Water-mint, Teufelsee, early March – in many places the immediate water’s edge was too deeply frozen to allow harvesting. A great example of the value of using different senses in identifying plants – the cool, earthy menthol scent is unmistakable. This is also the only mint growing in a fully-submerged environment. In my opinion it is more suited to use fresh than it is useful dried. Stems are rounded, leaves clasp the stem tightly and give a whorl-like effect when viewed from above. Flowers are purple and in form are typical of other mints. Earliest growth shoots can have a reddish hue.
Not related to the greater celandine (Chelidonium majus), lesser celandine’s new growth is abundant at a similar time, and is one of the first yellow flowers of spring, traits it shares with greater celandine. The small, cordate (heart-shaped) leaves are lush green, the stems attached on the underside at the heart’s crest. Grows in clumps and bears yellow flowers. Many plants produce bulbils (swollen roots), which are a reliable (though not decisive) method of identification – just carefully grub up a single stem, taking care not to disturb the soil too much. The bulbils have a rubbery feel to them. Though a bit on the small side, the plant very often grows in massive drifts, meaning that a little invested time amounts to a worthwhile harvest. Its German name Scharbockskraut (a permutation of Skorbutskraut) translates to something like ‘scurvywort’ in English; the young leaves contain lots of vitamin C, and this name confirms its worth for seafaring folk as an antiscorbutic in former times.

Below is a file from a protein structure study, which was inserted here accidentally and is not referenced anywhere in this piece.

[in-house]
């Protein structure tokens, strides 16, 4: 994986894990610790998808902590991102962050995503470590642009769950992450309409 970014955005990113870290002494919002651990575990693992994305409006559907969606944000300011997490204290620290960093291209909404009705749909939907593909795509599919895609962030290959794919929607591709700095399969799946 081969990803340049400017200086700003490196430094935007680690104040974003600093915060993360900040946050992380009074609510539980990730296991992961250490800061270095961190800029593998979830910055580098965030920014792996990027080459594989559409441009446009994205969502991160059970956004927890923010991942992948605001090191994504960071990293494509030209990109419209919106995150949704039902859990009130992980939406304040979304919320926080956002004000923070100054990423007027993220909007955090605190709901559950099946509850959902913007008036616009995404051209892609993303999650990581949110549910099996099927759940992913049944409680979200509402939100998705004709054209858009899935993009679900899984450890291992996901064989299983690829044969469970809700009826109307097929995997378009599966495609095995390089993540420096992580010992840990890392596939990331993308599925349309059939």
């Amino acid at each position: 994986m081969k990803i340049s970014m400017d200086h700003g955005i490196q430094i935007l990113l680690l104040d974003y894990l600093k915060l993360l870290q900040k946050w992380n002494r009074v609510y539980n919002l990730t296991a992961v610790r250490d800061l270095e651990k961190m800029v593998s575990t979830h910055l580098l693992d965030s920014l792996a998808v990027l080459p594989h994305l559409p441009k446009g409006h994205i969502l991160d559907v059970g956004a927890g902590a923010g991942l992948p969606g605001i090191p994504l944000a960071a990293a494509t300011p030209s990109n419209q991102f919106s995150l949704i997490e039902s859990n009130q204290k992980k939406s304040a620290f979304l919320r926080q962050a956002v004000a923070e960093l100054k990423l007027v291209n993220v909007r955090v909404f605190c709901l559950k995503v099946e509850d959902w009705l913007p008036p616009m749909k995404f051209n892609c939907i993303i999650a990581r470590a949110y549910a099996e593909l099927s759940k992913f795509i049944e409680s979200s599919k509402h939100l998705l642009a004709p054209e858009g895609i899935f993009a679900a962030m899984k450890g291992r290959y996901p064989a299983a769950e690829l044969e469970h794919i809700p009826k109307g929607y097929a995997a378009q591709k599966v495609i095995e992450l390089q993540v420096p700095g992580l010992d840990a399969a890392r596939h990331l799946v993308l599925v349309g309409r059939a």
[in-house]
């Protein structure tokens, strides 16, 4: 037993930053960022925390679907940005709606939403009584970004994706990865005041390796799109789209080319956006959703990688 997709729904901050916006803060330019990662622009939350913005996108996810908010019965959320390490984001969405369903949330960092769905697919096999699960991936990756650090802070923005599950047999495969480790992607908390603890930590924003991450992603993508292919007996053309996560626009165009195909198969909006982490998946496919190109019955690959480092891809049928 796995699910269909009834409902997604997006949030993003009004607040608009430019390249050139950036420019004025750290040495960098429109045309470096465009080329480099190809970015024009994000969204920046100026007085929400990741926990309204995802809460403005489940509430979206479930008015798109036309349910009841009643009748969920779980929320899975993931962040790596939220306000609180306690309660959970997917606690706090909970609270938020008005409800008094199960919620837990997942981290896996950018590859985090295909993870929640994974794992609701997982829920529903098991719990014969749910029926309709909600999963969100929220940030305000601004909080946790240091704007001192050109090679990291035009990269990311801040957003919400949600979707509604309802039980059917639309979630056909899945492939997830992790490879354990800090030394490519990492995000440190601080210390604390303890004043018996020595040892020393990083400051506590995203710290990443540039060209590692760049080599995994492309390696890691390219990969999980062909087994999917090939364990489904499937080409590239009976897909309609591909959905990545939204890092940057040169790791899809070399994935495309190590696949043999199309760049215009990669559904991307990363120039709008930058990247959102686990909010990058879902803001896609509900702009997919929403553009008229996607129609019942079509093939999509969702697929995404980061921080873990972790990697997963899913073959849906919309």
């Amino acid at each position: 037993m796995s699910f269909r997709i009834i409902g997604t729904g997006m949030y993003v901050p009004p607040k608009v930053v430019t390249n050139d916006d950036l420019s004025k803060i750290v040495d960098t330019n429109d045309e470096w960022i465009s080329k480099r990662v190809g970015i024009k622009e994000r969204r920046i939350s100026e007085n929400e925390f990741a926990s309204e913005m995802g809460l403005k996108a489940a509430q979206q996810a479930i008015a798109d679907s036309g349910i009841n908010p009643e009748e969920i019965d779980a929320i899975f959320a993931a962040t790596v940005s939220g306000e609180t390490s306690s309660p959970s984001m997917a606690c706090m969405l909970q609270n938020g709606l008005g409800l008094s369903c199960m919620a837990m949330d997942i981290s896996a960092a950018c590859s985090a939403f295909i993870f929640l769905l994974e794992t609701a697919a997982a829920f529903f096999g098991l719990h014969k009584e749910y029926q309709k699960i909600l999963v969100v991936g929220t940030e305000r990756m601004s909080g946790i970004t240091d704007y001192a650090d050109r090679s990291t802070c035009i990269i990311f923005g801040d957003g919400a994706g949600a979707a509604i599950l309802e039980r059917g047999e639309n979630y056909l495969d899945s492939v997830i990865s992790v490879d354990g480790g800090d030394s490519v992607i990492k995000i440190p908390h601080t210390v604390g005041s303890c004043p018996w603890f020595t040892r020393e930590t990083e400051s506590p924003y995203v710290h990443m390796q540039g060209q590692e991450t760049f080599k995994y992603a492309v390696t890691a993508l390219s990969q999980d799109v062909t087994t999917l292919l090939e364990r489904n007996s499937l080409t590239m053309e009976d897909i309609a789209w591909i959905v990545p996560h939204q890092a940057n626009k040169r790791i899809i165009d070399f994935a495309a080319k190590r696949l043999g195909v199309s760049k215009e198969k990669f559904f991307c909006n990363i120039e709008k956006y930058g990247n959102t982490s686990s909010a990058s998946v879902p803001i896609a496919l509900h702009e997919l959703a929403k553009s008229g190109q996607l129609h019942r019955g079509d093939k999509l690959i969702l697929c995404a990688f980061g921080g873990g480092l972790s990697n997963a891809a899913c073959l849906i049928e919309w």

The beautiful and tiny fruiting bodies of Xylaria hypoxylon, photographed in late autumn in the woods surrounding Buckow, in Märkisch-Oderland. Its incredibly apt common name is evidence of the rich poetic heritage of the common botanical nomenclature. Xylaria hypoxylon: I will most likely never, ever learn to memorize your Latin moniker off-pat. A cheery sight on a cold autumn walk; don’t eat it (though it won’t hurt you), don’t harvest it (though it looks pretty), don’t disturb it.
The winter aconite or, as it is sometimes also confusingly named, wolfsbane, is a good example of a poisonous plant closely-related to and growing at a similar time and place as an edible plant. Being a buttercup, its flowers somewhat superficially resemble those of the edible lesser celandine (see above), and both are found at roughly the same time of year (early spring), and in similar conditions (shady woodland). The major difference is in the leaves – the ragged, fan-shaped leaves of poisonous winter aconite appear after flowering, whereas the heart-shaped ones of lesser celandine are first to appear. Lesser celandine’s flowers also lack the frilly bract clearly visible in the photo of winter aconite. Luckily, the winter aconite is extremely unpalatable, so risk from its posionous cardiac glycosides is fairly low, but the superficial similarity indicates the possible dangers of a false identification for luckless herbivores.